Memes. Trolling. 4chan.
We’ve heard these words countless times since a white supremacist terrorist killed 50 Muslim worshipers at two different mosques in Christchurch, New Zealand on March 15, 2019. It was an attack that was designed to go viral, complete with a published manifesto that trolled the media with a handful of alt-right and neo-Nazi memes and references. It was shocking and sensational, and it was covered by every major news outlet across the world. But was it revolutionary?
Terrorist groups have been adapting to cultural trends and technological advancements for decades. Al-Qaeda began using chat rooms and encrypted messaging almost as soon as they were developed and made headlines in 2010 after publishing Inspire, an official magazine that included catchy articles like “How to Build a Bomb in the Kitchen of Your Mom.” In February 2015, security analysts spent weeks analyzing ISIS’ new propaganda strategies after the group released a flashy video depicting the gruesome death of a captured Jordanian pilot who was burned alive inside a cage in the middle of the desert.
Unfortunately, coverage of terrorists’ new media tactics often supersedes coverage of their rhetorical narratives, thereby hindering counterterrorism efforts and failing to address the underlying grievances that drive radicalization and recruitment. Christchurch was no different. In the weeks since the attack, countless articles have been written about the shooter’s hatred of immigrants and his propensity for trolling, but few have discussed the underlying themes of white genocide, hypermasculinity, eugenics, and “blood and soil” that are arguably more important than a few references to Candace Owens and “kebab removalists.”
But why do they matter?
White supremacy is nothing new. Its narratives have survived for centuries, and many of its most galvanizing ideas – those of eugenics and “blood and soil” – hark back to the slave trade and, later, the Third Reich. Eugenics, or the idea that some races are inherently better than others and should therefore be bred selectively to improve a population’s genetic composition, originated in the late-1800s. As a pseudo-science, it was popular among slave traders and Nazis trying to justify the superiority of the white, Aryan race, thereby validating the exclusion and subjugation of non-white populations.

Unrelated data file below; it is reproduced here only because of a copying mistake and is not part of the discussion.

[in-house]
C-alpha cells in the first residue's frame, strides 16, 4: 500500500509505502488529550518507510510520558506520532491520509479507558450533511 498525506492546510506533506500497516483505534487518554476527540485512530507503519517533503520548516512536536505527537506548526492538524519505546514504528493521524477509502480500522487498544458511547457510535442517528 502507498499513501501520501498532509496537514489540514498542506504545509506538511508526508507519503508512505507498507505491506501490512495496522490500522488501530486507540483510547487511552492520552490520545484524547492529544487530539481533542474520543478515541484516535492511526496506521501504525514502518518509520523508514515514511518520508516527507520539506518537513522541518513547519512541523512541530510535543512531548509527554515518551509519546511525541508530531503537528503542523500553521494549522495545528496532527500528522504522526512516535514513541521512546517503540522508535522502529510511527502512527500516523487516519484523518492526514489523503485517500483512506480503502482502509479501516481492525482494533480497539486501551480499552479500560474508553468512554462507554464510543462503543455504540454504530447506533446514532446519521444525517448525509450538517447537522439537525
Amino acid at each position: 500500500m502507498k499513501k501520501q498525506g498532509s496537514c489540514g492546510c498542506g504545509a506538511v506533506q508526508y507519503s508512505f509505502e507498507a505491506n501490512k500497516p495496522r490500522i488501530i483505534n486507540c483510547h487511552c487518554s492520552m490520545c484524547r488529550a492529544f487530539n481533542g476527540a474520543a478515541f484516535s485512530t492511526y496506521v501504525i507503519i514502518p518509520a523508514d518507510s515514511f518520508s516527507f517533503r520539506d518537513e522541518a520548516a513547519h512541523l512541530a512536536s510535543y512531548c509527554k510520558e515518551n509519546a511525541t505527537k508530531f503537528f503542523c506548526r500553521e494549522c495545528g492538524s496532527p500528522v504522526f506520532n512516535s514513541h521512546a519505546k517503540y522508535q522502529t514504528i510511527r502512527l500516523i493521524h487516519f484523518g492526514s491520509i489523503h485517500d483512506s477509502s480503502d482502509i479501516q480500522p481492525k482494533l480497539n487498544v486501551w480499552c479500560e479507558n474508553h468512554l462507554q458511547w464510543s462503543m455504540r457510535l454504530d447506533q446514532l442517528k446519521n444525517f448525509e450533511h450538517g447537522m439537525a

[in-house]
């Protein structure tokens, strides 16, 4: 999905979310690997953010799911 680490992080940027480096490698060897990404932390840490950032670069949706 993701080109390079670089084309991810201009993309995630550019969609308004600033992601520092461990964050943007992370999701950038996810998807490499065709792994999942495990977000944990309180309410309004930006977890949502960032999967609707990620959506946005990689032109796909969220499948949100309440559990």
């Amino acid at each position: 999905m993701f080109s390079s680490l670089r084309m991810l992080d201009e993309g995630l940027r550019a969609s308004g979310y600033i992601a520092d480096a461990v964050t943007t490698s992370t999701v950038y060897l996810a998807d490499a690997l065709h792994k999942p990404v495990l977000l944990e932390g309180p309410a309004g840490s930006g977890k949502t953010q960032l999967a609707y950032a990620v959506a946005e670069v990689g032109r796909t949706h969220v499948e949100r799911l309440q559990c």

Although the Christchurch attacker did not mention eugenics by name in his manifesto, The Great Replacement, he referred to immigrants as “a race of low intellect, low agency, muddled, muddied masses” and devoted a section of the manifesto to the “racial differences” between populations. It was there that he described the “research and data” about “haplogroups, phenotypes and globalized testing” that had shaped his understanding of racial superiority.
Those same topics are frequently discussed in relation to genetic purity and eugenics on white supremacist web forums like Stormfront and Vanguard News Network. In a January 2018 post on Stormfront’s “Latest News on IQ and Eugenics” thread, one user described the “Y-R haplogroups” as “the most Aryan of Europe,” before insinuating that individuals with those haplogroups possess the higher IQs than those without. The user then went on to discuss the genetic composition of various immigrant populations and their relative IQs. It is unclear whether the Christchurch shooter intentionally omitted the term “eugenics” from his manifesto, or if it simply wasn’t a part of his vocabulary, but the theory itself is evident in his repeated assertions that white-Europeans are genetically superior and should breed to maintain their purity and prominence.
Likewise, the shooter made no direct mention of “blood and soil,” an old Nazi slogan calling for a racially homogenous nation that tends its own ancestral land, but he did direct his followers to buck democracy and embrace a more pastoral life on “their fathers lands.” Notably, words and phrases like “our soil,” “European soil,” “race,” and (European) “blood” appeared 17 times throughout the manifesto. The shooter also devoted entire sections to the ills of democracy (which he referred to as “mob rule”) and described the eventual rise of new leaders who will “be paragon examples of your people, virtuous, incorruptible, speaking truth to power and a truth that resonates with your very soul.” In short, he envisioned new, racially defined nations that had thrown off the chains of democracy to be governed by leaders who were the best representations of their all-white, all-European populations.